By Veronica Haunani Fitzhugh
A lone ant patiently carries an impossible load.
The weight’s so heavy, she loses her balance in every small step.
Instead of asking for help or splitting the bundle–
she stops to rest, dances, and eats what she carries.
Her burden nourishes, energizes as well as challenges her.
How do I eat my challenges, so I may also carry them home?
I see you. I get it. The long hair stranded in two braids. Lonely for each other, they parted ways after the split. I see you waiting. By the counter, ordering coffee, you twirl the edge of your skirt around your little finger. Bubblegum lipstick and dark eye liner. You’re in your fifties, but you still feel fifteen.
“Can I have more sugar?” You look at the glass jar next to the cream. It’s almost as empty as your coat pockets when you say you have no change. It’s the change that you’re always waiting for.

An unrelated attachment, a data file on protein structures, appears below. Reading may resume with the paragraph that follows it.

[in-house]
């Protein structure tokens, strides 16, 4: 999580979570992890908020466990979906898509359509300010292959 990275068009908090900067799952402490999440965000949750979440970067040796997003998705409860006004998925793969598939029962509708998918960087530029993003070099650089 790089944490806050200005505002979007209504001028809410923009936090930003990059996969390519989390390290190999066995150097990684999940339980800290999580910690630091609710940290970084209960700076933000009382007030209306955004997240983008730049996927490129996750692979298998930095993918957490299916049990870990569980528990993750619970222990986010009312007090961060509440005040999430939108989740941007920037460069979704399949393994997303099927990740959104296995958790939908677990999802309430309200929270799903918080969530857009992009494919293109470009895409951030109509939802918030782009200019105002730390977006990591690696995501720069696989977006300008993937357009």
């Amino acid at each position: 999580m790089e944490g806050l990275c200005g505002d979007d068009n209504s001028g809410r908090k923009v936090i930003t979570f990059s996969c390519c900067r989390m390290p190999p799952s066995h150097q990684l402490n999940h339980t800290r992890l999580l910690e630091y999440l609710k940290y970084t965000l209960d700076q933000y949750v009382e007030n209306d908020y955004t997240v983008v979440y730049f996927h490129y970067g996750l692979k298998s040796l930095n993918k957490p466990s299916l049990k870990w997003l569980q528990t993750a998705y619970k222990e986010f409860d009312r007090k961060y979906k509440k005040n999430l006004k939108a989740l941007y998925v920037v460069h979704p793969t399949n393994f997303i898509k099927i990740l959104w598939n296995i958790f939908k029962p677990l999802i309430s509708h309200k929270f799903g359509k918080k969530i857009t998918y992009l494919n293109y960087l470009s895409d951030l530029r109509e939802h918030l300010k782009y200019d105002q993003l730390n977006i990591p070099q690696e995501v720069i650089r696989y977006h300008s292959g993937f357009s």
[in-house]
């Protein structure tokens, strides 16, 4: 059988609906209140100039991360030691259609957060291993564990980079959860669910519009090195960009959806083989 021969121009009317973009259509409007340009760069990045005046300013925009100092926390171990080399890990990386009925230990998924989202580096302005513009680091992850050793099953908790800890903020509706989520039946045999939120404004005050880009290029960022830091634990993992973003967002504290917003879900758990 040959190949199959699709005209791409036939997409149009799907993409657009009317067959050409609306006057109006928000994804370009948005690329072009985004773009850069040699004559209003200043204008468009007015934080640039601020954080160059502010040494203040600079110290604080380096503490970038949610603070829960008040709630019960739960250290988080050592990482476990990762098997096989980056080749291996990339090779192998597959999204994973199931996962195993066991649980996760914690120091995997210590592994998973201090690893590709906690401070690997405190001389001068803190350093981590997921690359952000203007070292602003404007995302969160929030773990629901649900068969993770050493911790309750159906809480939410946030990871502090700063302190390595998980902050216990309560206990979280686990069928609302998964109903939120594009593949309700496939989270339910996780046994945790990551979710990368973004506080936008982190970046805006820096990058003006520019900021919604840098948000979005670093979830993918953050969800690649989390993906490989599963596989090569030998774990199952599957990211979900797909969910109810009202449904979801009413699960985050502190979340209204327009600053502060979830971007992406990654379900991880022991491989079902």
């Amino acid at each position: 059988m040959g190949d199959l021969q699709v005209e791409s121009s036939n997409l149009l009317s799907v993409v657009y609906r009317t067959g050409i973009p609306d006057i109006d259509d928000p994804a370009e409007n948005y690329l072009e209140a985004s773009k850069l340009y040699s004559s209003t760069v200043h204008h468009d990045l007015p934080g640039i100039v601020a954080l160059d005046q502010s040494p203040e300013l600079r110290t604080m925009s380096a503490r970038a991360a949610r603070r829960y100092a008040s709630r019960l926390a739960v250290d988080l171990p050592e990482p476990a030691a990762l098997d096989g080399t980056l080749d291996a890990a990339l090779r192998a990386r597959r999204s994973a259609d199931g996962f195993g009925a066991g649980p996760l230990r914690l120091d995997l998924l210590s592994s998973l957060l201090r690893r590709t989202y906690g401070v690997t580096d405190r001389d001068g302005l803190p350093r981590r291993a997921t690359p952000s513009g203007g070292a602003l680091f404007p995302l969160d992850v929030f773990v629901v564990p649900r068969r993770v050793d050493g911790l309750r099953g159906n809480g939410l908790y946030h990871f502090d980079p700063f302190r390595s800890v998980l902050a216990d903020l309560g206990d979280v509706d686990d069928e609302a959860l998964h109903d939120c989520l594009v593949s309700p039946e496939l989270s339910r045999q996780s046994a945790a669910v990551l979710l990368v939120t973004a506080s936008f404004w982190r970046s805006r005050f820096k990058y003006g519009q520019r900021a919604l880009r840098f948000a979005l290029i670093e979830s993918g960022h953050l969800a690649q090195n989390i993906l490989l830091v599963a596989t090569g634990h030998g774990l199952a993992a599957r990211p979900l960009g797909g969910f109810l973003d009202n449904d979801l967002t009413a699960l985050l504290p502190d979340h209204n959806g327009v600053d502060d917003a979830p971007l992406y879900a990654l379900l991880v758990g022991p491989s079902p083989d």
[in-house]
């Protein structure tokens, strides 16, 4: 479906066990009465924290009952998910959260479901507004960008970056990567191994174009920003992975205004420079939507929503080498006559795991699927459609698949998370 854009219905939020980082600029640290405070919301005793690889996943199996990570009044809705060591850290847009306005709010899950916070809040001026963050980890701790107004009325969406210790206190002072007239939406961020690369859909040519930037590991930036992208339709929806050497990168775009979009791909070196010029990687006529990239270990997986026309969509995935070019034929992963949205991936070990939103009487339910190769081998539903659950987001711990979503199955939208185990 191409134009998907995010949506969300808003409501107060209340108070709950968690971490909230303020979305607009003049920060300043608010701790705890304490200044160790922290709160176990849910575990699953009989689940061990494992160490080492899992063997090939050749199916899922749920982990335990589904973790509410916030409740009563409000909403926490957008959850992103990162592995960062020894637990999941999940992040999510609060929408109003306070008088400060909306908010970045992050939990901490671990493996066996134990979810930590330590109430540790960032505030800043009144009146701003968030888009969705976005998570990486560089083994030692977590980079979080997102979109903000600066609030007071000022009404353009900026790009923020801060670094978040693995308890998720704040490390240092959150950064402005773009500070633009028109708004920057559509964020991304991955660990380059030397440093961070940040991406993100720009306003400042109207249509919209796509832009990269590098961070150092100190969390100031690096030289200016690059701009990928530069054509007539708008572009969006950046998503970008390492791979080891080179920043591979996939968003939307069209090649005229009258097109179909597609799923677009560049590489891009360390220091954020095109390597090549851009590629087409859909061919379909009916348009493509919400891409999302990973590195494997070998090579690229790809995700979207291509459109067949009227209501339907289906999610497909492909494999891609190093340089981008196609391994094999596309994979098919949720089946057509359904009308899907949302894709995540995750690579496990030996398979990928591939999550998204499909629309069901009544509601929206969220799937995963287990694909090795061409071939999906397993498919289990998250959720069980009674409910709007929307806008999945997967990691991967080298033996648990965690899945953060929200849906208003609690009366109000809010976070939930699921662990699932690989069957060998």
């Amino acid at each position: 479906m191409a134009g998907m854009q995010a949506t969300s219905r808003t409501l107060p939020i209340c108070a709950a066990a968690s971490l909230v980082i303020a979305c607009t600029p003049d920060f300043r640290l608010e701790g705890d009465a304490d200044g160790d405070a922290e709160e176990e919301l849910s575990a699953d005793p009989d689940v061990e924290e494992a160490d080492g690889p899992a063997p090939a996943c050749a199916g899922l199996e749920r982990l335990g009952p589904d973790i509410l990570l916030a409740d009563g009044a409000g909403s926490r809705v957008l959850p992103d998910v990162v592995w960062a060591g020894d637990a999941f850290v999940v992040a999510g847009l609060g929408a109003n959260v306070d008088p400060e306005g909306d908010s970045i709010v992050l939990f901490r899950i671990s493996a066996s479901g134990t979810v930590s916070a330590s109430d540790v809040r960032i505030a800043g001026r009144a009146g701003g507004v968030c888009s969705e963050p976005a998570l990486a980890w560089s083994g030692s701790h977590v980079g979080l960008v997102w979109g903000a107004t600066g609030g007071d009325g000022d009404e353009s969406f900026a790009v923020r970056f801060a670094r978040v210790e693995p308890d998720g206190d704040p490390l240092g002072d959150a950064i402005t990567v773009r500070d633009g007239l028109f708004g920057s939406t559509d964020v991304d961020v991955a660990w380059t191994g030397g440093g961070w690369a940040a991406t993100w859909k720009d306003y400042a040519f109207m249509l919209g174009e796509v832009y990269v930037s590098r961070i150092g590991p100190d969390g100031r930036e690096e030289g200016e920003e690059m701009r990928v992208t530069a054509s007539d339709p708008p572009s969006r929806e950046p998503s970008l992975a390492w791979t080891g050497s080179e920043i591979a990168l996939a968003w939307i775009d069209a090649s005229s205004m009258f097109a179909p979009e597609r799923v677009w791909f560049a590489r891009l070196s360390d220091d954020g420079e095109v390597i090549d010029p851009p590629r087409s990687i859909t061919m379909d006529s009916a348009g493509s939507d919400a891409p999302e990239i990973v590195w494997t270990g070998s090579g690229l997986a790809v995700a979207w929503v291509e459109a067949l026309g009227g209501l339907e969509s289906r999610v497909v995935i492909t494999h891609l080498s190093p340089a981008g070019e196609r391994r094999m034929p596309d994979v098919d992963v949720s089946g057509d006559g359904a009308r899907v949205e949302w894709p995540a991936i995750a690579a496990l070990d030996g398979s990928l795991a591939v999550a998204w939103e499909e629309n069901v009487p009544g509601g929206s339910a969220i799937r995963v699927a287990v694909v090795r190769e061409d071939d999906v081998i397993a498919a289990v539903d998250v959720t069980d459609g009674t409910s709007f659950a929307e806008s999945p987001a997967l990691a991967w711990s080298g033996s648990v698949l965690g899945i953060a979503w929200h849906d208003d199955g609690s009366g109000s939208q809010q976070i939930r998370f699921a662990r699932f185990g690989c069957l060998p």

12:25 p.m. March 25, 2015
You were tall. Impossibly so. Towering behind me, I heard your voice before I saw you. I felt the sharpness of your words.
“Tall coffee,” you said. “No cream.”
By the starch in your button down and the crease in your slacks, I knew you’d take it black. Stiff, no nonsense, you didn’t move out of the way when I reached for a napkin. Instead you stood still, as if the world wasn’t spinning. As if the rest of us weren’t even there.
2:10 P.M. Monday, March 23rd.
She is obviously pregnant. Not the polite kind of pregnant that tries to hide behind over-stuffed purses or shopping bags. She is the ostentatious kind, pressed against tight red spandex. When she breathes, her belly—no longer her stomach—protrudes proudly. The word belly sounds silly and gentle. Infantile and almost condescending. This used to be her body part. Now she is part child.